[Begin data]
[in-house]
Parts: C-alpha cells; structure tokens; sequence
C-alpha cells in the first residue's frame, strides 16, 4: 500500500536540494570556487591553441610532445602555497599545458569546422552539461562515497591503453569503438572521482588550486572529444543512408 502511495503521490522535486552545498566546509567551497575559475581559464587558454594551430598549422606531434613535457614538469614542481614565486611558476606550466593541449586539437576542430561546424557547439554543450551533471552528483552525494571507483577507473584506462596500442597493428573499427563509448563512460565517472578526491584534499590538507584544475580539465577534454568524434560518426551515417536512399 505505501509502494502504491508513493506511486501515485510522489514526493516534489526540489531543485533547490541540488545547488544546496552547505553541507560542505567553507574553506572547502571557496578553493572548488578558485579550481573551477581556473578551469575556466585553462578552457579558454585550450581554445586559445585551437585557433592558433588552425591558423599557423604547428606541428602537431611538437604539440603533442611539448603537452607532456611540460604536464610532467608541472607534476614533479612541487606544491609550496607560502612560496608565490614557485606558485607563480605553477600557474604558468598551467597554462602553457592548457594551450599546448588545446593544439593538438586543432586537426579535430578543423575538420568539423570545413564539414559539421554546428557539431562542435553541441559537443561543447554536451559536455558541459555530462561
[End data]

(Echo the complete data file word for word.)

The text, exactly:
[in-house]
Parts: C-alpha cells; structure tokens; sequence
C-alpha cells in the first residue's frame, strides 16, 4: 500500500536540494570556487591553441610532445602555497599545458569546422552539461562515497591503453569503438572521482588550486572529444543512408 502511495503521490522535486552545498566546509567551497575559475581559464587558454594551430598549422606531434613535457614538469614542481614565486611558476606550466593541449586539437576542430561546424557547439554543450551533471552528483552525494571507483577507473584506462596500442597493428573499427563509448563512460565517472578526491584534499590538507584544475580539465577534454568524434560518426551515417536512399 505505501509502494502504491508513493506511486501515485510522489514526493516534489526540489531543485533547490541540488545547488544546496552547505553541507560542505567553507574553506572547502571557496578553493572548488578558485579550481573551477581556473578551469575556466585553462578552457579558454585550450581554445586559445585551437585557433592558433588552425591558423599557423604547428606541428602537431611538437604539440603533442611539448603537452607532456611540460604536464610532467608541472607534476614533479612541487606544491609550496607560502612560496608565490614557485606558485607563480605553477600557474604558468598551467597554462602553457592548457594551450599546448588545446593544439593538438586543432586537426579535430578543423575538420568539423570545413564539414559539421554546428557539431562542435553541441559537443561543447554536451559536455558541459555530462561